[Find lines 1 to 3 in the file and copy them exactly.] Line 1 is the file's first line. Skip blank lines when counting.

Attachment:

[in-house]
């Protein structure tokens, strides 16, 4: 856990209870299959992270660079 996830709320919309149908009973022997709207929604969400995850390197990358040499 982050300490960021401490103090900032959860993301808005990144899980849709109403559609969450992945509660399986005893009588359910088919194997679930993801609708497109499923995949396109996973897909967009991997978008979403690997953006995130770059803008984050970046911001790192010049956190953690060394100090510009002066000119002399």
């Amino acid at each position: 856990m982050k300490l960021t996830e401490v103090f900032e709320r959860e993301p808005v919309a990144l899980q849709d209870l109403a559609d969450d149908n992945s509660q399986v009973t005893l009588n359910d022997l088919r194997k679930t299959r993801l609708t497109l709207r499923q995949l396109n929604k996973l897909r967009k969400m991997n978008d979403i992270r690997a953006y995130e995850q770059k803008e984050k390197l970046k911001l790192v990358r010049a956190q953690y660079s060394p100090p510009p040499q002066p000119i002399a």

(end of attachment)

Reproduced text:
[in-house]
């Protein structure tokens, strides 16, 4: 856990209870299959992270660079 996830709320919309149908009973022997709207929604969400995850390197990358040499 982050300490960021401490103090900032959860993301808005990144899980849709109403559609969450992945509660399986005893009588359910088919194997679930993801609708497109499923995949396109996973897909967009991997978008979403690997953006995130770059803008984050970046911001790192010049956190953690060394100090510009002066000119002399």
């Amino acid at each position: 856990m982050k300490l960021t996830e401490v103090f900032e709320r959860e993301p808005v919309a990144l899980q849709d209870l109403a559609d969450d149908n992945s509660q399986v009973t005893l009588n359910d022997l088919r194997k679930t299959r993801l609708t497109l709207r499923q995949l396109n929604k996973l897909r967009k969400m991997n978008d979403i992270r690997a953006y995130e995850q770059k803008e984050k390197l970046k911001l790192v990358r010049a956190q953690y660079s060394p100090p510009p040499q002066p000119i002399a």